For Saunders, a key part of establishing deeper trust is how GDPR will make compliance visible – no longer is a hidden sheet of guidelines sufficient to cover business data usage. “There’s a move away from this idea that there’s one set of terms and conditions that allows a company to do anything with your data. GDPR keeps it very specific – asking small amounts of data for very specific purposes and expanding on that,” says Saunders. This clarity of purpose should help build a better relationship between brands and people based on trust and a common understanding of data usage, rather than resignation. Smith agrees, “GDPR is going to be a real win for companies looking to gain consumer trust,” she says. “Compliance and expertise in data protection is going to be a new USP for any business that is data-driven, and that’s definitely how MVF is thinking about GDPR.”

However, continues Smith, communicators need to be aware that new regulations change how data is gathered, processed and stored. “In this digital world, that applies to almost every industry,” says Smith. “PRs need to get familiar with all the changes the new regulation is putting in place around consent, transparency and consumer rights to keep up their expertise on copywriting, content development and campaigns for their brands and clients.” If implemented efficiently and correctly, GDPR will aid the oft-fragmented relationship between brands and customers by allowing consumers to regain control of their data. But, says Rob Bownes, founder of London-based PR agency Old Street Communications, part of this change is bound up in the potential for a few uncomfortable truths about where exactly data is stored. “GDPR might create a fright factor,” Bownes says. “How many times have you signed up to something, only to receive emails asking if you want x, y and z? People don’t like that because they wonder where their data has gone. But if you regain control of your data, you regain control over how the company behaves toward you.”

There will be challenges in the detail of GDPR, from communicating its benefits to compliance and implementation. Saunders, however, is optimistic. “GDPR is definitely not something to be scared of,” he says. “We know the objectives and we know the spirit of GDPR so the long-term objectives are fantastically good, for both businesses and people.” And starting from January, the EU itself is funding a Europe-wide public relations initiative which aims to inform the general population about the challenges, implications but ultimately benefits of the GDPR.

For Saunders, this forward planning is key to the legislation’s successful implementation.
Because of the impact the regulations will have on improving trust between businesses and between consumers and brands, GDPR may pave the way for more positive relationships in the future. “Businesses with good value propositions for the future will quickly learn that GDPR could be fantastic for them,” Saunders says. “In fact, it could be one of the best things that’s ever happened.”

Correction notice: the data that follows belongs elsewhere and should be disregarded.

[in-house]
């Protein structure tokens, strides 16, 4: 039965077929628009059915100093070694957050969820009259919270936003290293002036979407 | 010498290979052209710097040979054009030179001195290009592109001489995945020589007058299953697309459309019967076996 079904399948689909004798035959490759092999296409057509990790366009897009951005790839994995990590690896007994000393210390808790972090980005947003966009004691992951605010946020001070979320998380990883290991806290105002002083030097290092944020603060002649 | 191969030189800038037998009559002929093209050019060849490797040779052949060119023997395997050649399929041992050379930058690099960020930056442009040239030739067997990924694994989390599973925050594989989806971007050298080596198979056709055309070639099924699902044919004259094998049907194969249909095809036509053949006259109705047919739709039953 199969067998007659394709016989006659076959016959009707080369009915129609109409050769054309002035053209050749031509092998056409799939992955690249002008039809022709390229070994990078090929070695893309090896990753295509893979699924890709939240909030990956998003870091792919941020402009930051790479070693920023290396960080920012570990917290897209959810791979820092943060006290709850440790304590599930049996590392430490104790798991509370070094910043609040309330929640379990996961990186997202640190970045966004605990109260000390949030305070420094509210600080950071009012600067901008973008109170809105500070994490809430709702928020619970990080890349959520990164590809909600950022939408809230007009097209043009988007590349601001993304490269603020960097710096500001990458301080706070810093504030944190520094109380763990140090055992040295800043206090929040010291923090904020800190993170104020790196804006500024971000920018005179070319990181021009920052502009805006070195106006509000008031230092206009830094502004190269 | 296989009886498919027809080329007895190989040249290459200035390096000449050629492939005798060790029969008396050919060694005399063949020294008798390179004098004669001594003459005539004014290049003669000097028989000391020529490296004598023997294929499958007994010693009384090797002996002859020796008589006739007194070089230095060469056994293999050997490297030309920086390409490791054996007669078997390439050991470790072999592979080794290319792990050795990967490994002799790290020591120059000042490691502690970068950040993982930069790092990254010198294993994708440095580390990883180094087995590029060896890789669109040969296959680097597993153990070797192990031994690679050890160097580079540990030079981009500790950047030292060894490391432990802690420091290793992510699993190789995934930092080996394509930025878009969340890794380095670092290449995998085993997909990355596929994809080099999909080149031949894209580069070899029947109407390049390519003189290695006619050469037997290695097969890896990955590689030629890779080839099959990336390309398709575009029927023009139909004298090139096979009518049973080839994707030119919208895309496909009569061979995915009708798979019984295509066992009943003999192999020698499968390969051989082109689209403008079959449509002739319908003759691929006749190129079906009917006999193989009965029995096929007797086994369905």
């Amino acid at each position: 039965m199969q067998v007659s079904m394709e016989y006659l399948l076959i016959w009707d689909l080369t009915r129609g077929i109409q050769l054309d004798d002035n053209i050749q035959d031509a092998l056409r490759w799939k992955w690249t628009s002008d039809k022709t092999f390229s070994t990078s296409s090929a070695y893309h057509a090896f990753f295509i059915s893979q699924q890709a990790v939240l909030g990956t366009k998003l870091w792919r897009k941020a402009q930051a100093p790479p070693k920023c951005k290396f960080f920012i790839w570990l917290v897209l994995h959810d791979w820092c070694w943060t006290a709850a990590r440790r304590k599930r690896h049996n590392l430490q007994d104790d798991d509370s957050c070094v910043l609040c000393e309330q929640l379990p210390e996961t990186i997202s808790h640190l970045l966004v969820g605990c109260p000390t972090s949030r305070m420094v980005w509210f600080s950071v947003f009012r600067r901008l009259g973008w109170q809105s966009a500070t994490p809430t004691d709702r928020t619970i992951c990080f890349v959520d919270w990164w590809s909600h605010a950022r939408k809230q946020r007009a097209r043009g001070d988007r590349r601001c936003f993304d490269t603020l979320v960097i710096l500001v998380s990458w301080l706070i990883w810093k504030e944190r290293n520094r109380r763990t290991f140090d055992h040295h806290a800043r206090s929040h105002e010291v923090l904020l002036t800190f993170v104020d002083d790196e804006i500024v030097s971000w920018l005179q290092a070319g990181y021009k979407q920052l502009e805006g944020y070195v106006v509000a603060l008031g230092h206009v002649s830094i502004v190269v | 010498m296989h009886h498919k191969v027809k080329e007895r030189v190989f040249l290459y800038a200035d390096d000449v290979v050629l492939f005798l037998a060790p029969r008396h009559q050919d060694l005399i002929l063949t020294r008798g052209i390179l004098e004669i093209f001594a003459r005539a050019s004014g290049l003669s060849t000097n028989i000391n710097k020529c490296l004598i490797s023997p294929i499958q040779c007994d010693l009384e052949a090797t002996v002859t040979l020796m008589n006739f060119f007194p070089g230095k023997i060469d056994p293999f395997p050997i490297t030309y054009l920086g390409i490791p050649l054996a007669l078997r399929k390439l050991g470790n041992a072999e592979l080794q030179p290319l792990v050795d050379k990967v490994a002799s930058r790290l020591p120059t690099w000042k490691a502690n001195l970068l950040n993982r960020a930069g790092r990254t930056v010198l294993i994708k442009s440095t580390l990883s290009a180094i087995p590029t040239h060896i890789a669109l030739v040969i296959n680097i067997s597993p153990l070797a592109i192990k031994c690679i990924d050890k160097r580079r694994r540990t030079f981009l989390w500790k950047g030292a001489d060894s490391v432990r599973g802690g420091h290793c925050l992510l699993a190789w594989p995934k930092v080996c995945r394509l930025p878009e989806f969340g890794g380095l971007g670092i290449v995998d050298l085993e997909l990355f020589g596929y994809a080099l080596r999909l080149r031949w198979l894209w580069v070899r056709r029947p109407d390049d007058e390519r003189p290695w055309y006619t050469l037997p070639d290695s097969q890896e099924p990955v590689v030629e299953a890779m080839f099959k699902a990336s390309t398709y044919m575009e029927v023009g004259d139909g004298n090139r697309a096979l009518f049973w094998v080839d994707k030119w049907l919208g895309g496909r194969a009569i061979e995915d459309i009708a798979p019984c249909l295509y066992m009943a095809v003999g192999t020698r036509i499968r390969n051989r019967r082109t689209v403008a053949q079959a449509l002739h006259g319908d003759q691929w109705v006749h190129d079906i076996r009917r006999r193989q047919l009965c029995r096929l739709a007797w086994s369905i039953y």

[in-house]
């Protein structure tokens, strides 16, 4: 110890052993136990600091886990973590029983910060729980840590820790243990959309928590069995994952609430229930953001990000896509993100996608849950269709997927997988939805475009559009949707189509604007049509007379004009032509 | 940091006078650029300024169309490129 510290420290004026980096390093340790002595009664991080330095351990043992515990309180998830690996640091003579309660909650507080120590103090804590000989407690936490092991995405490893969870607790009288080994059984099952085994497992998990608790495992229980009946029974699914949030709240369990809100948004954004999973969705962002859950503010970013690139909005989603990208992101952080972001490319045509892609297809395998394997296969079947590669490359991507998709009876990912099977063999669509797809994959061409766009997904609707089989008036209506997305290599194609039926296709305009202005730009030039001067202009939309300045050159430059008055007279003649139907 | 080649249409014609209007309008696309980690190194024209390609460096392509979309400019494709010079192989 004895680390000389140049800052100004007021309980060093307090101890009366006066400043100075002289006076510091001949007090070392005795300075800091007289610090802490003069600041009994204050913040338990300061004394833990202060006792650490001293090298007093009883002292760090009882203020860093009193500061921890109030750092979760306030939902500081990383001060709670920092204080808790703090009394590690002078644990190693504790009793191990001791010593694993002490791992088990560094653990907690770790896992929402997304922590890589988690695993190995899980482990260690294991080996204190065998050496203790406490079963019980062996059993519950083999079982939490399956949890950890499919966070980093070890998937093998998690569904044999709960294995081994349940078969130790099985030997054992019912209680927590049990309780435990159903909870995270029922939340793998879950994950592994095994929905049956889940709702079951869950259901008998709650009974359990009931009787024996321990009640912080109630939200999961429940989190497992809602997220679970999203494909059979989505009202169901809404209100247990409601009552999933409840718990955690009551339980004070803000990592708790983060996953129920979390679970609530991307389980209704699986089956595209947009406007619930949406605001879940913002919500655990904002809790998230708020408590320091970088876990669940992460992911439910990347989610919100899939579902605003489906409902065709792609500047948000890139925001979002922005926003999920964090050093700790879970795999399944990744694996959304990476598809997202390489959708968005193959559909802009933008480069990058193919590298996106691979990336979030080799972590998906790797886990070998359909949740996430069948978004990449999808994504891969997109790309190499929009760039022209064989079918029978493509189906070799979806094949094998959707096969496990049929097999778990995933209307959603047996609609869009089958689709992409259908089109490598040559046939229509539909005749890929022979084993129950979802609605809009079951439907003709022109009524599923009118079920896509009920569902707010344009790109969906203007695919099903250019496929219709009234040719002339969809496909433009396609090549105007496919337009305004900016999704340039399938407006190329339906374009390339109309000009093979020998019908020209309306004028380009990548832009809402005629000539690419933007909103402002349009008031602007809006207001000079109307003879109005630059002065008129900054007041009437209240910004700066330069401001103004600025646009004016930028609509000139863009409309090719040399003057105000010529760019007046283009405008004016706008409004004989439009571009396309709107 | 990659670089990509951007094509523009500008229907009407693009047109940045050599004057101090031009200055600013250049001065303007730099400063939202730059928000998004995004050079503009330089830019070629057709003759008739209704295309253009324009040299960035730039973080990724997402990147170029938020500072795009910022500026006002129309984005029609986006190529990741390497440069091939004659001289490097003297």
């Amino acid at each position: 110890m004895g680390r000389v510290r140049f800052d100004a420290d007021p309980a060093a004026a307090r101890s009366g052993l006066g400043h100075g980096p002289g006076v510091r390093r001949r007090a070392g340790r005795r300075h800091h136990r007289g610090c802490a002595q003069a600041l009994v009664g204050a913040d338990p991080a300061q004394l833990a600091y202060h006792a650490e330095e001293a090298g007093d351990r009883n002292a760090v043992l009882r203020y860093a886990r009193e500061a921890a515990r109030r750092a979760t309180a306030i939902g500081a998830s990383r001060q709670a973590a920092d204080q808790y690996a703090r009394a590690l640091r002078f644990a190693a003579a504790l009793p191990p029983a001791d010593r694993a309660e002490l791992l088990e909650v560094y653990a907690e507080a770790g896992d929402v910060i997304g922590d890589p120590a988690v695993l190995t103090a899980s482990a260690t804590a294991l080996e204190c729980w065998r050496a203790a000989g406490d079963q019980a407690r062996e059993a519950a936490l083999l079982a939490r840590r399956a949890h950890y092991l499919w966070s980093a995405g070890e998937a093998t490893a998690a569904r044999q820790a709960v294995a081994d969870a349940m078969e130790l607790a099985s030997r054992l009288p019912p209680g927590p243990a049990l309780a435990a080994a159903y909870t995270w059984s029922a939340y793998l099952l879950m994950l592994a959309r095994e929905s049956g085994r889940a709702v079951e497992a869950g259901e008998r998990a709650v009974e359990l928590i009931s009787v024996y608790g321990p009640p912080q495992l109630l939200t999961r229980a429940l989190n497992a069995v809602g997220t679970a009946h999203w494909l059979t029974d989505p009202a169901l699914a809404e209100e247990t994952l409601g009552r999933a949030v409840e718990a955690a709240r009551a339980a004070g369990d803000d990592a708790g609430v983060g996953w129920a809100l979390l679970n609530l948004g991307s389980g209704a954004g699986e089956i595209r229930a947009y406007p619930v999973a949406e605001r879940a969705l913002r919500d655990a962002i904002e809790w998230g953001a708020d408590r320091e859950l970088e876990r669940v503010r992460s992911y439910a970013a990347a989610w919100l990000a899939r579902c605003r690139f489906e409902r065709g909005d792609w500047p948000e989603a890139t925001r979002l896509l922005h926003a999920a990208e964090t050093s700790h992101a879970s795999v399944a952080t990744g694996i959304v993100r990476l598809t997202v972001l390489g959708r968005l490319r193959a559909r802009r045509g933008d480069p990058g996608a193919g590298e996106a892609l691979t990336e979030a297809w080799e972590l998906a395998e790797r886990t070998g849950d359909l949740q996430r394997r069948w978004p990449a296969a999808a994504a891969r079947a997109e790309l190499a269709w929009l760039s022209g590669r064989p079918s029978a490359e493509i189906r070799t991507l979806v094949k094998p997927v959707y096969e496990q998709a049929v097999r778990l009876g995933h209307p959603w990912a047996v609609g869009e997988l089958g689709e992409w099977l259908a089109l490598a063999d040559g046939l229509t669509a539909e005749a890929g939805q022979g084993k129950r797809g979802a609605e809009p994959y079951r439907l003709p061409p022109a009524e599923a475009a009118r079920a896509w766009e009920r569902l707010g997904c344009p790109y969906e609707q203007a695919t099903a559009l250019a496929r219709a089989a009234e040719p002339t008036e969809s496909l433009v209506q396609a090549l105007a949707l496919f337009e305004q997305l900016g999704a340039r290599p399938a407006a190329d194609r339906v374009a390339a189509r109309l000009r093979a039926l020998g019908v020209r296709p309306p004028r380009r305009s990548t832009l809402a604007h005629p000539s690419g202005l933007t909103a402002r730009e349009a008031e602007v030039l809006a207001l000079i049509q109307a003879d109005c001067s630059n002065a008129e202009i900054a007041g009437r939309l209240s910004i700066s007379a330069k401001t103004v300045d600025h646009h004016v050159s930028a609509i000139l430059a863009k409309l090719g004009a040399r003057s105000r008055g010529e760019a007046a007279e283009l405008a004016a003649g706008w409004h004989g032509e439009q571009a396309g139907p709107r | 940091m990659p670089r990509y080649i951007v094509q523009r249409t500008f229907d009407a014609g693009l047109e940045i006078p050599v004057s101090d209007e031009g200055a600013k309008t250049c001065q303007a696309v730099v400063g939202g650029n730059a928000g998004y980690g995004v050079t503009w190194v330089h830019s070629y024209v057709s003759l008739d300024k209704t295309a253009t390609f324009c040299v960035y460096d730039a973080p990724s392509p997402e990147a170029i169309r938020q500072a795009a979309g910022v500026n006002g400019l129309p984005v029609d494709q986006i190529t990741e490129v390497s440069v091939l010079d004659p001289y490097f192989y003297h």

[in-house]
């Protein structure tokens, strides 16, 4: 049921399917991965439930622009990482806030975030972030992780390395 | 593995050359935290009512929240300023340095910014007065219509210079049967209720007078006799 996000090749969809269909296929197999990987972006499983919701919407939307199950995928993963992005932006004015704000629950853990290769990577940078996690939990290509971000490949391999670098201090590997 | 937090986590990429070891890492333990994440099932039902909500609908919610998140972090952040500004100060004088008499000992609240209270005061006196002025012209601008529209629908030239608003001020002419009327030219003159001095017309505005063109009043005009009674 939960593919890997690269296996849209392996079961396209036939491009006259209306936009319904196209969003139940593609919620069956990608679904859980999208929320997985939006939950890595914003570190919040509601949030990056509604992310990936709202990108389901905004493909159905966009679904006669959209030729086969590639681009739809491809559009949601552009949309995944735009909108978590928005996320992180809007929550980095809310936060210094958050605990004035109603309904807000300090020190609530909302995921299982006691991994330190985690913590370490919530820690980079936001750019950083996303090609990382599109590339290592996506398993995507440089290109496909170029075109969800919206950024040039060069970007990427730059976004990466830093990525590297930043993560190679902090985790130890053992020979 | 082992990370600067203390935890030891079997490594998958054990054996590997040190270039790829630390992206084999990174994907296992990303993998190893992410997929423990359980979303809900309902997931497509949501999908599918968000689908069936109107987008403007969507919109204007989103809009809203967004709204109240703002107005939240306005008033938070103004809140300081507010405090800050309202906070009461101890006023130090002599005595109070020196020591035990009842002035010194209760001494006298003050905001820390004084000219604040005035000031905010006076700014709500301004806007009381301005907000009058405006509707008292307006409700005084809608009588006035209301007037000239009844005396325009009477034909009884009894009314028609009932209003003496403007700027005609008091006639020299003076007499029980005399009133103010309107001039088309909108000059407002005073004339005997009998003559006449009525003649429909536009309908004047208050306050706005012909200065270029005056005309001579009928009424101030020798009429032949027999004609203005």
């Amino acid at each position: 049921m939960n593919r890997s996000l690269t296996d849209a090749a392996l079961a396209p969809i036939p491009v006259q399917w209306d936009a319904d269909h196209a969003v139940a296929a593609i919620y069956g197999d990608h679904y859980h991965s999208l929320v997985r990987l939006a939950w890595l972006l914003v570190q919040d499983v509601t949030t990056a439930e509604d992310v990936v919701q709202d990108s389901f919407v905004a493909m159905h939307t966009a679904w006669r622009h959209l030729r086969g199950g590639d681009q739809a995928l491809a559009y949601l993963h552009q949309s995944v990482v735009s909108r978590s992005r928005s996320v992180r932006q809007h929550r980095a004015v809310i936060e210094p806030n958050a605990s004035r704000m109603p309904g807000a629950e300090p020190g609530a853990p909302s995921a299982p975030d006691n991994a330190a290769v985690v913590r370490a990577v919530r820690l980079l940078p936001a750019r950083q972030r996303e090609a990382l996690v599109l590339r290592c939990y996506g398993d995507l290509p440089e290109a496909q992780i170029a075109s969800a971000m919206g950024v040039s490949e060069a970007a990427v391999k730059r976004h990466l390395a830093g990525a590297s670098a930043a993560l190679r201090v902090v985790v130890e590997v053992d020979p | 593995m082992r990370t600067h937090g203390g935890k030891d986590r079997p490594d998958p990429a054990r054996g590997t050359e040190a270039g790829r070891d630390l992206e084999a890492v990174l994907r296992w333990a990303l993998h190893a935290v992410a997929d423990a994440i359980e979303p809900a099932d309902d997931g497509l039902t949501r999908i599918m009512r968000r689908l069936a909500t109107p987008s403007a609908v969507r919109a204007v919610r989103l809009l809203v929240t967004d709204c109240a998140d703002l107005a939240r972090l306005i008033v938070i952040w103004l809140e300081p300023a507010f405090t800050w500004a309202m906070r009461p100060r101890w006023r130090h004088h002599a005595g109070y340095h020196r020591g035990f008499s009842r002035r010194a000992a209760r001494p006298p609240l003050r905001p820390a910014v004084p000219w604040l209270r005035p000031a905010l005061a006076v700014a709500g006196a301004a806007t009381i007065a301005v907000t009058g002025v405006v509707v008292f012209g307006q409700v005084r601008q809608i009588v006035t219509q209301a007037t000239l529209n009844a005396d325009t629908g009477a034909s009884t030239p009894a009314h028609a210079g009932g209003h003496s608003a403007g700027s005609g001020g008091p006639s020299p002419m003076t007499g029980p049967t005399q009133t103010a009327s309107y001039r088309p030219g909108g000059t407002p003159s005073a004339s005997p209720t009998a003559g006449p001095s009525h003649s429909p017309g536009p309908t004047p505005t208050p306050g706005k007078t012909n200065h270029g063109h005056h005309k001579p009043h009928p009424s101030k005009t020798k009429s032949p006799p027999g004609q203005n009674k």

GDPR may be complex but it’s a great opportunity
Julian Saunders, CEO and founder of data management and GDPR compliance company, discusses how GDPR will usher in a near era for the communications industry

Broadly, GDPR covers how data is collected, managed, stored and analysed. Among the changes, people can now request for their data to be sent to them, amended or completely deleted. They also need to explicitly consent to receive marketing communications and can revoke this permission at any time. Crucially, these rules cover both customer communications and business to business.

A little known aspect of GDPR is how it will impact the relationship between journalists, PR specialists and the wider communications industry. Currently, journalists are inundated by unsolicited contact from press office teams and agencies. This contact can range from phone calls pitching story ideas and potential interviews to emails offering commentary and press releases.

The big question is whether these messages constitute a service message or pure marketing material. If it is the latter, then, technically GDPR is in play. PR specialists will need to gain consent to contact journalists and, if requested, would need to delete the journalist’s information or risk a fine. It is easy to imagine a world where journalists will exercise their rights aggressively.

This development could have a number of consequences. It will compel the PR industry and internal press office functions to invest in data management technology. For journalists, it would put an end to them receiving mass ‘spam’ mail-outs, hopefully, raising the general quality of communications.

Of course, it could be that GDPR does not cover the PR industry’s dealings with journalists. If that is the case, the PR industry may be strengthened. Confused? I’ll explain. Many organisations will, when they implement data management technology to become GDPR compliant, save a lot of money on traditional methods of marketing communications through increased effectiveness and a single customer view. Due to the ease at which customers can revoke consent, they will also need to be more careful with the frequency of messages they send. In some cases, there could be a chilling effect where some brands limit their traditional marketing.

Putting these factors together and the risk/reward profile of PR, it may be that PR is viewed as a much more important channel of communication. With budget freed from marketing function, more money could flow into the industry.